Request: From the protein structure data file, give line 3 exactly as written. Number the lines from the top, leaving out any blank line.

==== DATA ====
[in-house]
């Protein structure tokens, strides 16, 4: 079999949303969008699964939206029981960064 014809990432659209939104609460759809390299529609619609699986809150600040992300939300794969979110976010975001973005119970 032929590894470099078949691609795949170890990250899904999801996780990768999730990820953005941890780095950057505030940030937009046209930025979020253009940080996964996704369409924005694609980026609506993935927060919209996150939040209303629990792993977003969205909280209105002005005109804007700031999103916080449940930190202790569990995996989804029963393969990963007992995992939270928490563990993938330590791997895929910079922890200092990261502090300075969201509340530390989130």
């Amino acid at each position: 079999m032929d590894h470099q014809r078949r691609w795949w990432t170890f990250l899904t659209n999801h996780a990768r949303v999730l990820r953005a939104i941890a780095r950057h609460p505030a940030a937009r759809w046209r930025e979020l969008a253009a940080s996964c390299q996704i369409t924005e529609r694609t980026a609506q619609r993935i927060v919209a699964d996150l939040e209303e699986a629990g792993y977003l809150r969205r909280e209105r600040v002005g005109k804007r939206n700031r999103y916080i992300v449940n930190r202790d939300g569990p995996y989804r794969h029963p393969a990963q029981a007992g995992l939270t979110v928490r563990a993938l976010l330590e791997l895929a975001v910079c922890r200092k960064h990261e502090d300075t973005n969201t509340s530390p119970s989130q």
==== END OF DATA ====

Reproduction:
């Amino acid at each position: 079999m032929d590894h470099q014809r078949r691609w795949w990432t170890f990250l899904t659209n999801h996780a990768r949303v999730l990820r953005a939104i941890a780095r950057h609460p505030a940030a937009r759809w046209r930025e979020l969008a253009a940080s996964c390299q996704i369409t924005e529609r694609t980026a609506q619609r993935i927060v919209a699964d996150l939040e209303e699986a629990g792993y977003l809150r969205r909280e209105r600040v002005g005109k804007r939206n700031r999103y916080i992300v449940n930190r202790d939300g569990p995996y989804r794969h029963p393969a990963q029981a007992g995992l939270t979110v928490r563990a993938l976010l330590e791997l895929a975001v910079c922890r200092k960064h990261e502090d300075t973005n969201t509340s530390p119970s989130q």